GLIWICE, Poland - You can't miss General Motors Corp.'s new Opel Polska assembly plant here in Southern Poland. As you bump along the narrow two-lane coming from Krakow, it comes up on your right and nearly takes your breath away. The gleaming white factory stands out in the gritty coal country of Eastern Europe like the Emerald City in the Wizard of Oz.

As well it should. The $590 million plant is one of the biggest foreign industrial projects to date in the country, and it represents some of GM's - and Poland's - greatest ambitions here deep in its rusting industrial heartland.

For GM it ushers in a bold new era of low-cost, highly efficient global assembly plants - and a shot at winning back lost market share in Europe with a hot new product.

For Poland it provides an opportunity to show the world it has shed the last bonds of communism and that it has what it takes to become a part of the European Union, which it hopes to join in 2003.

Currently Fiat SpA, Daewoo Motor Co. Ltd. and others manufacturing in Poland are not yet exporting large numbers of vehicles to Western Europe. GM, on the other hand, plans to export two-thirds of this plant's production - more than 100,000 units annually - to discriminating consumers in Germany, France, Italy and the rest of Western Europe.

With sales last year of 640,000 vehicles, Poland is the largest vehicle market in Eastern Europe and the sixth largest European market overall.

Fiat and Daewoo, Poland's two market leaders (Opel is a distant third), do export some vehicles. Fiat Auto Poland, which has plants in Bielsko-Biala and Tychy, produces the Fiat 126, Uno, Seicento, Siena and Palio, along with several other models, and was, until last year, the sole Polish exporter of cars.

Now Daewoo-FSO Motors Sp. Zo.o, whose factories are in Warsaw and Lublin, exports the Daewoo Lanos to Slovakia and is shipping cars to Hungary, the Czech Republic and Slovenia. It also exports some cars to Western Europe, including Italy and Spain.

But so far these plans pale compared with those of GM.

"This is a sea-change for GM and sea-change for Poland. We want to show that we can build a car that Western Europe will buy," says Warren P. Browne, managing director of General Motors Poland. Mr. Browne, who worked at GM's Brazil operations for nine years, says Poland's battle for recognition as a manufacturer of quality vehicles in Europe likely will be similar to Mexico's struggle for respect in North America.

"The bulk of our output of the new model is intended for the whole of Europe. We think we will become a big contributor to Poland's balance of payments," says Garry Wallace, Opel Polska's chief financial officer, in a recent interview with Reuters.

GM, like Ford Motor Co., currently is struggling to win back market share in Europe that has been sliding since 1995. Analysts say it needs to produce more cars that are small, stylish and affordable to better compete with offerings from Volkswagen AG, Renault SA and Fiat.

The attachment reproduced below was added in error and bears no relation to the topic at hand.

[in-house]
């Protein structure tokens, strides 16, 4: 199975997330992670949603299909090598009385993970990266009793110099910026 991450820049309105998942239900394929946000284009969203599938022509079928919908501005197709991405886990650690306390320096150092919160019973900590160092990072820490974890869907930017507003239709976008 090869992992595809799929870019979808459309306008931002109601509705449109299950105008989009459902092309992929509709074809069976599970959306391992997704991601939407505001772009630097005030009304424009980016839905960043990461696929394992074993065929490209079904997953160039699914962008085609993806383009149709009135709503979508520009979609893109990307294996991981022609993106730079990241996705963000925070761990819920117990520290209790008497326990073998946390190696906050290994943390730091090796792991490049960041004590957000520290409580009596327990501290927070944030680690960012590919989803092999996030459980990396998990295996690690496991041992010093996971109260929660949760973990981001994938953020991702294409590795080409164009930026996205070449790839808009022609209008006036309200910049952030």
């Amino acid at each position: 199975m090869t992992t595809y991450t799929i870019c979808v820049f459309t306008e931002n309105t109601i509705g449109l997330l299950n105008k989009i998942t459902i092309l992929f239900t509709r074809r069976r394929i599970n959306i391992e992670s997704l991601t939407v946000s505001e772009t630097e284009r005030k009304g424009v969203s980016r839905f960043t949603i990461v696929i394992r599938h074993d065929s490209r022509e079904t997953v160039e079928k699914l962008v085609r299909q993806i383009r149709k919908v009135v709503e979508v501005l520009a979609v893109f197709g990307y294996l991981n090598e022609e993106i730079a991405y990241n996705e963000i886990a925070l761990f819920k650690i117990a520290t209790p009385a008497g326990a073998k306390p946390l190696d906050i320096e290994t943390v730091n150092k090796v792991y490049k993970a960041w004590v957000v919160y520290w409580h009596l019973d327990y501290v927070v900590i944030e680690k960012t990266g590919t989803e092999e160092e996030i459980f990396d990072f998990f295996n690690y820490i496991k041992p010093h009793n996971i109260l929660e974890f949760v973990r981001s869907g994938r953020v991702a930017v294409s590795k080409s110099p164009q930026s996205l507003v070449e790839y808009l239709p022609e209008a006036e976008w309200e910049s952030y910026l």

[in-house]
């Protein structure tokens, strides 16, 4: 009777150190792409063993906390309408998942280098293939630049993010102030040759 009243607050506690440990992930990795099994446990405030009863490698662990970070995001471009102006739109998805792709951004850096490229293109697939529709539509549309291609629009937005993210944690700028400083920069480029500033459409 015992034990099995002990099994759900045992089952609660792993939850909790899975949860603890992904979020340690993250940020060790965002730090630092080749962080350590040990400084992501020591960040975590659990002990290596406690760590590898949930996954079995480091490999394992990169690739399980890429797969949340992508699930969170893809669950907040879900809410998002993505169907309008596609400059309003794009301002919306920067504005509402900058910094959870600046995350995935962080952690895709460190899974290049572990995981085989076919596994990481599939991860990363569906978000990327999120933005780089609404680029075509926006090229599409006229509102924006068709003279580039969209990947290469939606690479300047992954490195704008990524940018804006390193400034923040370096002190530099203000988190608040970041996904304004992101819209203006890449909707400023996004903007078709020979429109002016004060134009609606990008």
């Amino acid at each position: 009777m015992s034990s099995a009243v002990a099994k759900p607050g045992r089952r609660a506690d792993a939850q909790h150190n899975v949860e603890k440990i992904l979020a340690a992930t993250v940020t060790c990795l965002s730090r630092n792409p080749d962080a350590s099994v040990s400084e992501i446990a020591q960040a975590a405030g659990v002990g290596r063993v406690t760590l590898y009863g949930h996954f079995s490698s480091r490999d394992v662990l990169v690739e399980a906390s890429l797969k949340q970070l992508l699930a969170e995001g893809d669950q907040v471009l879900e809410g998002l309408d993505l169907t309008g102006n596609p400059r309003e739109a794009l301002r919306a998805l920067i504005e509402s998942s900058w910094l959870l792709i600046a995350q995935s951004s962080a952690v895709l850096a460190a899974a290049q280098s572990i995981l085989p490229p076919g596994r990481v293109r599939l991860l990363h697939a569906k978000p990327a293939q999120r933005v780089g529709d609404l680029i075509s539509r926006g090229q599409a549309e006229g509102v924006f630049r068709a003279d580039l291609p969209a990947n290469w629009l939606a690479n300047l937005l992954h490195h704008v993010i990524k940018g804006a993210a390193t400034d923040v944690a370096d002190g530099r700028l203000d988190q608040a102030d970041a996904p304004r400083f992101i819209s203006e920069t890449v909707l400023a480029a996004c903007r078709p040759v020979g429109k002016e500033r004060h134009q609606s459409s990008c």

It bombed with the Opel Sintra, a U.S.-built version of the Chevy Venture minivan, which Europeans found too big and expensive. But the smaller $18,000 Opel Zafira minivan has been GM of Europe's most successful offering in years.

GM is hoping Gliwice's new product, the Opel Agila, with a base price under $9,000 in Germany, will be another hit, and at least a baby step back in the right direction. It is pretty much just what the doctor seems to have ordered: a stylish, low-priced little people-mover that could grab its share of the fast-growing microvan segment in Europe.

Opel and GM equity partner Suzuki Motor Corp. jointly developed the new vehicle. Opel says its engineering and design teams played an instrumental role throughout the project, but it has been criticized as being merely a rebadged Suzuki.

Suzuki builds its own version of the car in Esztergom, Hungary. The two versions share many common parts but are equipped with engines and other key components from their respective manufacturers.

GM's gleaming new plant here is smaller and less expensive than traditional North American GM assembly facilities, which can cost over $1 billion, produce 240,000 vehicles annually and employ more than 5,000 on two shifts. It promises to be far more efficient, too. Although it won't hit its full annual capacity of 150,000 units until 2001, Opel officials already are bragging Gliwice is one of the most efficient and economical plants in the world.

GM decided to locate in Gliwice, an industrial city of 220,000, because it is strategically placed at an intersection of international rail and road links from East to West and from South to North, offering easy transport to regions ranging from Scandinavia to Southeastern Europe, and from any part of Western Europe to the Ukraine and further on to Russia.

The nearby Gliwice Canal offers a direct waterway link with the Baltic Sea port of Szczecin. The plant also is close to the Czech Republic, Slovakia and eastern Germany. Known as Upper Silesia, the region also is rich in engineers and technical expertise, with many technical and educational institutions located in and around nearby Krakow.

When the plant hits full speed next year, it will employ 3,000 working on three straight shifts. Those numbers won't shatter any records in terms of man-hours-per-car, or workers-per-car ratios, but Plant Director Jose A. Marques Goncalves says the plant is one of the world's best in terms of overall investment and production costs.

It uses the lean production methods initially forged at GM's highly lauded Eisenach factory in eastern Germany, and has the same standardized T-shaped layout - or "footprint" - as the brand new global GM plants in Argentina, China and Thailand. Like the others, it includes integrated stamping, body, paint and final assembly shops and can be easily and quickly expanded to handle more capacity if necessary.

Like most facilities in low-labor-cost countries, there are only a small number of robots - about 35 versus 200 or more in a typical North American plant. Much of the production equipment and robots used to produce the Opel Astra Classic, Gliwice's other product, is second-hand, holding costs down.

Workers are young; most appear to be in their mid-twenties. They earn the equivalent of $450 per month, a good wage in an area where doctors and teachers earn only $300 per month, and unemployment is 13%. Almost 40,000 applied for the initial 2,050 jobs.